- March 3, 2017
- May 5, 2017
- Scores Begin
To Release: ***
- September 20
- November 8
- December 20
- February 22
- April 26
- June 21
*The recommended tutoring start dates are suggested start times for a full-length ACT program. Actual start dates vary based upon program length, student scheduling availabilty, and other factors. Contact us to discuss your child's specific scheduling needs.
**The February 11th test date is not available in the state of New York.
***The ACT begins releasing scores online on these dates for the multiple choice section of the exam. Writing scores take longer. In general all scores will be released by eight weeks from the test date.
The ACT is a standardized test that measures a student's skills in five core areas: English, math, reading, science, and writing (optional). Students in grades 11 and 12 take the ACT so that they can submit their scores to colleges as part of the college application process.
The ACT is composed of four multiple-choice sections—English, Math, Reading, and Science—and one optional essay section—Writing. Total testing time is 2 hours and 55 minutes for the ACT without Writing and 3 hours and 35 minutes for the ACT with Writing. The breakdown of each section is as follows:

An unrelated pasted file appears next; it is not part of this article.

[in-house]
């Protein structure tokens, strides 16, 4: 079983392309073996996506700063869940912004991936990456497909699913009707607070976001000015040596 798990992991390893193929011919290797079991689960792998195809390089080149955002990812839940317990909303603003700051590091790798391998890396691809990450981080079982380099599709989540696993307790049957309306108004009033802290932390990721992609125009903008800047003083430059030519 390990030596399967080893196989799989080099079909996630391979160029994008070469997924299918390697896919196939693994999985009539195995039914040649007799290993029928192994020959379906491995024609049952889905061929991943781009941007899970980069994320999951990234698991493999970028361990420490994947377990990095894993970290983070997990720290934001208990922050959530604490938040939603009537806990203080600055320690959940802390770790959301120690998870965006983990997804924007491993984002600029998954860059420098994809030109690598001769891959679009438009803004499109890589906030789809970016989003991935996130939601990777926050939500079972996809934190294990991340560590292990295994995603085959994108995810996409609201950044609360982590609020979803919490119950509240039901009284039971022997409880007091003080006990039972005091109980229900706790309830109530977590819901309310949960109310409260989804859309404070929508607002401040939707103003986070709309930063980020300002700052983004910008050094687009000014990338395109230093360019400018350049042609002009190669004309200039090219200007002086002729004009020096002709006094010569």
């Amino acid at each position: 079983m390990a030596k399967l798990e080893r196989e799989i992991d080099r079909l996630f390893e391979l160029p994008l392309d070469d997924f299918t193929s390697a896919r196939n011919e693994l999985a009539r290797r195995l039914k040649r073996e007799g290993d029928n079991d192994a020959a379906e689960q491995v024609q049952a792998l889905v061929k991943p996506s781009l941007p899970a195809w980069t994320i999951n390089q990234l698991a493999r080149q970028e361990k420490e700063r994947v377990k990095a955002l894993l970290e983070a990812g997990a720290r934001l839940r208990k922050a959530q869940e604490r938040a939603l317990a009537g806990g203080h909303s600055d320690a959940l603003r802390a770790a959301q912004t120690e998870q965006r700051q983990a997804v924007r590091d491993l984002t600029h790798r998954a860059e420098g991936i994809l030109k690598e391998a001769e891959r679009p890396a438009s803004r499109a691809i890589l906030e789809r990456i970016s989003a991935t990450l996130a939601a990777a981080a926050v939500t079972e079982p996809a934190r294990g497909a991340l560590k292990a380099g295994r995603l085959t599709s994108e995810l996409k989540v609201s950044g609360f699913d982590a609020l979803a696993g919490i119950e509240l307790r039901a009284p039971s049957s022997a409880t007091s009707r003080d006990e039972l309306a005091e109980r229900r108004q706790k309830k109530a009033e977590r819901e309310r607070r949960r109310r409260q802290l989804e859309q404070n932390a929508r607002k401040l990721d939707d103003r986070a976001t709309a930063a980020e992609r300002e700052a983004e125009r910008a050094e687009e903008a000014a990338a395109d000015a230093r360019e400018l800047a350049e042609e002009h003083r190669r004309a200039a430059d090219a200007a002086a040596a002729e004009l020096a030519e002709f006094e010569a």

Before taking an actual ACT exam, it's important that students understand how ACT scoring works.
Scoring for the Multiple-Choice Sections (English, Math, Reading, and Science)
- Students earn 1 point for each correct answer and neither lose nor gain points for each omitted or incorrect answer. (It's therefore to a student's advantage to answer every question on the exam.)
- A student’s raw score for a section is calculated by determining the number of questions answered correctly in that section. Example: If a student answered 60 questions correctly in the English section, his English raw score would be 60.
- A student’s raw score for a section is converted to a scaled score, which ranges between a 1 and a 36, with 36 being the highest possible score. Students receive a scaled score for each of the four multiple-choice test sections (English, Math, Reading, and Science).